I really want to ride my bike down 7th Avenue since there’s no traffic to speak of (if the Twitter and the news are accurate), but it’s not worth the risk. I don’t want to end up on a ventilator in an ICU because I wanted to ride my bike. I’m going to be pissed if I get coronavirus and didn’t ride my bike down 7th Avenue, though.
The number of cases is supposed to peak in 14 to 21 days. It can only get worse before it gets better, but hopefully, if we stay inside as much as possible, we’ll weather the pandemic.
You look at what Governor Cuomo is saying, and especially Mayor De Blasio, and you’d think that death is literally stalking the streets, as if it would be like this if you went outside:
But instead, it’s almost like nothing is going on at all. I think people are mostly not traveling out of their neighborhoods if they can, especially on the trains, but people are out on the streets in force, especially now that it’s the weekend.
Heading downtown yesterday to 86th Street, the train actually felt crowded for 1:30 PM. On the way home, the platform was mostly empty, but the uptown 4 was standing room only when it arrived. It definitely wasn’t as crowded as it normally is at 2:50 PM, but it was still shoulder-to-shoulder.
I think this says a lot about neighborhoods and socio-economics in New York City. People from the Bronx have to take the trains because most people from the Bronx don’t have jobs that they can do from home. You don’t see a lot of people getting on the train at 86th Street because most of the people that live in that area are able to stay home and/or work from home.
Proving the point, the train heading out of the Bronx this afternoon (Saturday) was almost empty.
86th Street and Central Park are are both packed, though. My wife couldn’t believe how many people are out. She said it looks like a regular weekend, as if nothing is going on.
You’d think most people would be at home or at least keeping their distance from each other, but they’re all bunched up in crowds.
I look at these people and think to myself, they’re out there huffing and puffing and blasting viruses into the air and then the next person is going to run through that. I read that coronavirus can hang around in the air for 3 hours, so if you’re running behind someone carrying the virus, you’re probably screwed, especially if there’s no breeze, but you won’t know it for about two weeks and in the meantime you’ll be infecting everyone you know and come in contact with.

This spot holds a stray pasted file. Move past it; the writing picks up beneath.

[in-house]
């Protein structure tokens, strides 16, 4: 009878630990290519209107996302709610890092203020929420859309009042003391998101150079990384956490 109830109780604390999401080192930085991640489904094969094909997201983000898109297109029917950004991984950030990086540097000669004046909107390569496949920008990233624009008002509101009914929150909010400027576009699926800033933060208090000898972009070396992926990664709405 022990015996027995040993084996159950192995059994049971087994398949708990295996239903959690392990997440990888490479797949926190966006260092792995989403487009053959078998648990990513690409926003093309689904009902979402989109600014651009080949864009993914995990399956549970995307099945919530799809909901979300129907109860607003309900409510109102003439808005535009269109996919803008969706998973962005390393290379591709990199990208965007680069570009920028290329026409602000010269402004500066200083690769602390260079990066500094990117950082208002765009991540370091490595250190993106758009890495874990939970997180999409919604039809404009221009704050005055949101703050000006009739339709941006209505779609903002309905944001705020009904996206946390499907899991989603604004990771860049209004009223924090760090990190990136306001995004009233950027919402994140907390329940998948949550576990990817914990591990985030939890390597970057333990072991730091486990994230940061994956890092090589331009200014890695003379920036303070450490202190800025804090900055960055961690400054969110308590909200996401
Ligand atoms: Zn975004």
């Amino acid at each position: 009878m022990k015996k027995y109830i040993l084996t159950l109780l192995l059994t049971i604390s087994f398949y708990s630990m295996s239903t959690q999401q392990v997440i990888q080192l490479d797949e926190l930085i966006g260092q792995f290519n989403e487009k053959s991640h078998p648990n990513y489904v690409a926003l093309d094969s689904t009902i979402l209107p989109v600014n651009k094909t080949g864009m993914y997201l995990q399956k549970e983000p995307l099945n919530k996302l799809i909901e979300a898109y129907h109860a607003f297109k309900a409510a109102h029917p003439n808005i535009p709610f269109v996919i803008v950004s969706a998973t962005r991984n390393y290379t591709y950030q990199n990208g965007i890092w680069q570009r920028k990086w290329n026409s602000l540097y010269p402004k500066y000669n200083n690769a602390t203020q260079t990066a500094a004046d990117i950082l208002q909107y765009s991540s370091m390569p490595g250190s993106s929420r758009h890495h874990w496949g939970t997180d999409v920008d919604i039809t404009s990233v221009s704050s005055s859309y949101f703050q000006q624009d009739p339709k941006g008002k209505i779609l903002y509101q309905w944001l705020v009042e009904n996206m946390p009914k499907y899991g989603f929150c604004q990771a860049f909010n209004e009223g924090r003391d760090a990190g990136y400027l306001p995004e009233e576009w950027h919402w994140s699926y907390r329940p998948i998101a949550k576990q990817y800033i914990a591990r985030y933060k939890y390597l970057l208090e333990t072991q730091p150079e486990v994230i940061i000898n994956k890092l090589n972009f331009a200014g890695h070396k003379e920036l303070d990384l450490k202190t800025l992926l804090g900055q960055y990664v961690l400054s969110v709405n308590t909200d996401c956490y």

Anyway, based on what Cuomo was saying today, everything except essential services will be shut down as of 8 PM Sunday night. I wonder if that means restaurants too? No more take-out? No more delivery? No more runs to the liquor store?
I wonder if that will push more people into panic buying at grocery stores today and tomorrow? And if more people will be congregating in parks afterwards?
A little history of Central Park…
Anyway, this situation with Central Park reminds me of when and why the park was originally built. In 1850, wealthy merchants and landowners argued that they needed somewhere to go for scenic carriage rides in the city. Another argument they presented to justify the expense of creating the park was that it would give working class people a healthy alternative to going to the saloons and hanging around in the streets.
Before Central Park was built, people just had nowhere to go besides their ratty tenements, the streets, or the bars. Battery Park didn’t exist at the time. Neither did the paths along the rivers. Those were all shipping docks and commercial areas, or simply didn’t exist because the land reclamation hadn’t been done yet.
Central Park probably didn’t work out that well for working class people back in the day because working class people wouldn’t have been able to afford the transit cost to get to there. Travel was harder and more expensive compared to wages at the time.
Everything is getting shut down
Now, with the coronavirus pandemic, people have nowhere to go because the “saloons” and other restaurants are closed so they’re finally gathering in Central Park and probably other parks across the city. After Sunday, even more businesses are going to be closed so that’s even more people with time on their hands and maybe heading to the park. I imagine it won’t be too much longer before Central Park is closed too.
We started out with gatherings limited to 500, then 50, then 10, and now you can’t even have a 5 person game of basketball according to Cuomo. De Blasio is calling for the military to be brought in. It looks like they’re pushing for martial law and De Blasio has been fighting to restrict people to their homes since last week.
I get that COVID-19 is serious, but it seems like the response they’re demanding is exaggerated. With about 45,000 tests done, New York City has found about 6,200 people that already have the virus. That doesn’t really tell us much about how rapidly the virus is spreading in the city because the testing is still trying to catch up to the actual number of people that are already infected. But let’s say there are 10,000 cases in New York City. That’s about 0.12% of the city’s population of ~8.4 million.
I suppose they’re trying to prevent New York from winding up like Italy, but if the bar is so low, I wonder what’s going to count in terms of successfully overcoming the current situation. What I mean is, how few people have to have the virus before we can all get back to our regular lives?
And, more importantly, how are the state and federal governments going to overcome the economic hurdle they’re creating?
De Blasio, Cuomo, and the Federal Government need to figure out what they’re going to do when this situation drags on for weeks and months. People really aren’t going to be able to pay their bills. Putting a moratorium on evictions/utility cutoffs/etc. doesn’t even help, because once the moratorium is up, the evictions and cutoffs will start. You can’t expect people to suddenly have money after 3 months of not working just because the virus is gone and you declare the moratorium to be over. This situation is going to turn into a disaster. And maybe even sooner than 3 months if people run out of money to buy food.